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Benson J. Lossing, Pictorial Field Book of the Civil War. Volume 2., Chapter 20: events West of the Mississippi and in Middle Tennessee. (search)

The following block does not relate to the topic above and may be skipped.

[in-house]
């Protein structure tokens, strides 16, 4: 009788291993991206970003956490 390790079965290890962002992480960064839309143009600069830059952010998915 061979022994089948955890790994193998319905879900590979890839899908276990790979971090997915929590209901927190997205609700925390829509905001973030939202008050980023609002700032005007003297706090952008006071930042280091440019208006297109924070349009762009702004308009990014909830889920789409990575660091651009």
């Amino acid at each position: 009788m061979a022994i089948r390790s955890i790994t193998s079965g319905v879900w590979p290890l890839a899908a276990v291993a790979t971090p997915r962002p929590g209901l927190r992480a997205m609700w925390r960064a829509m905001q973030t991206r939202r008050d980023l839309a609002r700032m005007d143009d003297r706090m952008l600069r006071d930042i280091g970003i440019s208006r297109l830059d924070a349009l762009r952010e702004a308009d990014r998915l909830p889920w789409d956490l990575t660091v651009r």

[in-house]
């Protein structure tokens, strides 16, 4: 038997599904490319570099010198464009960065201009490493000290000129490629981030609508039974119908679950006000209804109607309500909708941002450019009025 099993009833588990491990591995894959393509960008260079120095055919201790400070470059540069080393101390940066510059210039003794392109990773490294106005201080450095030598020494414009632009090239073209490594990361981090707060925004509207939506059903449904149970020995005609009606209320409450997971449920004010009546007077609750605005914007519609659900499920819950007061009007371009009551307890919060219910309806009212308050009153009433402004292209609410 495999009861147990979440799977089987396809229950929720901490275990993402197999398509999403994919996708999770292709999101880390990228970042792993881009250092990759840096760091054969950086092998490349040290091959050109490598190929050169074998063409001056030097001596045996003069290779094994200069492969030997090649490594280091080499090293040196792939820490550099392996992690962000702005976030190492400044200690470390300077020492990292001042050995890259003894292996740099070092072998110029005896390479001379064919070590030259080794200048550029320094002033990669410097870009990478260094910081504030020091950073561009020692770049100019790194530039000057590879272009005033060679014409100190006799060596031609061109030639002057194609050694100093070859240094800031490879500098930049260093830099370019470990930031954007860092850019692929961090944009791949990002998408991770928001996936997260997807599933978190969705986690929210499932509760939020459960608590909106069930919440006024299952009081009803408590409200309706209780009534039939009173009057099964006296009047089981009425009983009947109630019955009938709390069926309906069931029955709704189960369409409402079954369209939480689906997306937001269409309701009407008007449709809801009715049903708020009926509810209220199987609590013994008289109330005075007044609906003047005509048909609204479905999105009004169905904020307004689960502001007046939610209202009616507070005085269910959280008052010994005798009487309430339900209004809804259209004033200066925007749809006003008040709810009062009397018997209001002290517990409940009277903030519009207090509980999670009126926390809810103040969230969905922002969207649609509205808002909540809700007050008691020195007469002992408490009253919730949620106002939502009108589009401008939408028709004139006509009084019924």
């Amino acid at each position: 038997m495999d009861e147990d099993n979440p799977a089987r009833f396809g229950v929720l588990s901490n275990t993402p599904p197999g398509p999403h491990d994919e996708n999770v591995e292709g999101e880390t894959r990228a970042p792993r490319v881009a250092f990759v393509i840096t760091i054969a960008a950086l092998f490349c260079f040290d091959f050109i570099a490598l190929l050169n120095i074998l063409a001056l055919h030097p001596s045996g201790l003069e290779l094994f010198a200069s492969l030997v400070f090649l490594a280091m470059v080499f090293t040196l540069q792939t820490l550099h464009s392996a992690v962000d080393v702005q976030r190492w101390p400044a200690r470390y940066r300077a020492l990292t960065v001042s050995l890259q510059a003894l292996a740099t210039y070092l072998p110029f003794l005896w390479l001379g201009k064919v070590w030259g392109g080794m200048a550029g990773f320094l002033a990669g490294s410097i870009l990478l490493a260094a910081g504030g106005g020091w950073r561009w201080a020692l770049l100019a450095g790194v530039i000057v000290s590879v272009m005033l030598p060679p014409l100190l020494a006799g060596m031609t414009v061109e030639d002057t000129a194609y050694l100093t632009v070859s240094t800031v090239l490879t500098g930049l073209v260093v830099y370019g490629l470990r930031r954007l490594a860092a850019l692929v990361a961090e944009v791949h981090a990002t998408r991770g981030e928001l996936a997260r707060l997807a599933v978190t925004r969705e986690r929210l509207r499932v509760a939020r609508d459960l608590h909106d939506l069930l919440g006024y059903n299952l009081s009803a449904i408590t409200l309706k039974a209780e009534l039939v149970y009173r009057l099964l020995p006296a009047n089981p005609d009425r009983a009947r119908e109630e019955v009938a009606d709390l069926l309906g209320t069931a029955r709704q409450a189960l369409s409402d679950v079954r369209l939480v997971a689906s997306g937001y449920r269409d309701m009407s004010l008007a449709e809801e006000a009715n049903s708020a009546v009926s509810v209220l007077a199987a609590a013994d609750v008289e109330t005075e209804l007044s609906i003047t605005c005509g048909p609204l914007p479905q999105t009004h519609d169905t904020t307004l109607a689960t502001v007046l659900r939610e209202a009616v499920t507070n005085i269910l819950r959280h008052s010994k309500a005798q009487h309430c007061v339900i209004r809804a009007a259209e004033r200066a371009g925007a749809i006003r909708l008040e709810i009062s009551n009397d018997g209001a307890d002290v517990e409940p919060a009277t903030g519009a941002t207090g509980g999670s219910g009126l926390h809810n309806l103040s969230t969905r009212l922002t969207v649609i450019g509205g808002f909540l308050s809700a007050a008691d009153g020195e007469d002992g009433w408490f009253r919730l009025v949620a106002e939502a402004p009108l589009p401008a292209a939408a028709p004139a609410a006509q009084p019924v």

vaded Southwestern Missouri, and pushed on rapidly northward to form a junction with Hughes and seize Lexington. He was followed by Colonel Clark Wright, with twelve hundred Missouri cavalry, and a combination was immediately formed to capture him, but failed. Totten was directed by Schofield to strike Hughes before he could join Coffey, while General Blunt, in Kansas, was requested to send a force from Fort Scott to co-operate in cutting off Coffey's retreat. At the same time Colonel Fitz-Henry Warren, with the First Iowa cavalry, was sent from Clinton with 1,500 men to effect a junction with Major Foster, whom Totten had sent out from Lexington in search of Hughes. The insurgent bands formed a junction and in a combat at Lone Jack, in Jackson County, with Major Foster, who had sallied out of Lexington with eight hundred cavalry, they were successful. Foster was defeated was wounded, and lost two of his guns. Coffey then pressed on with about four thousand five hundred men, wh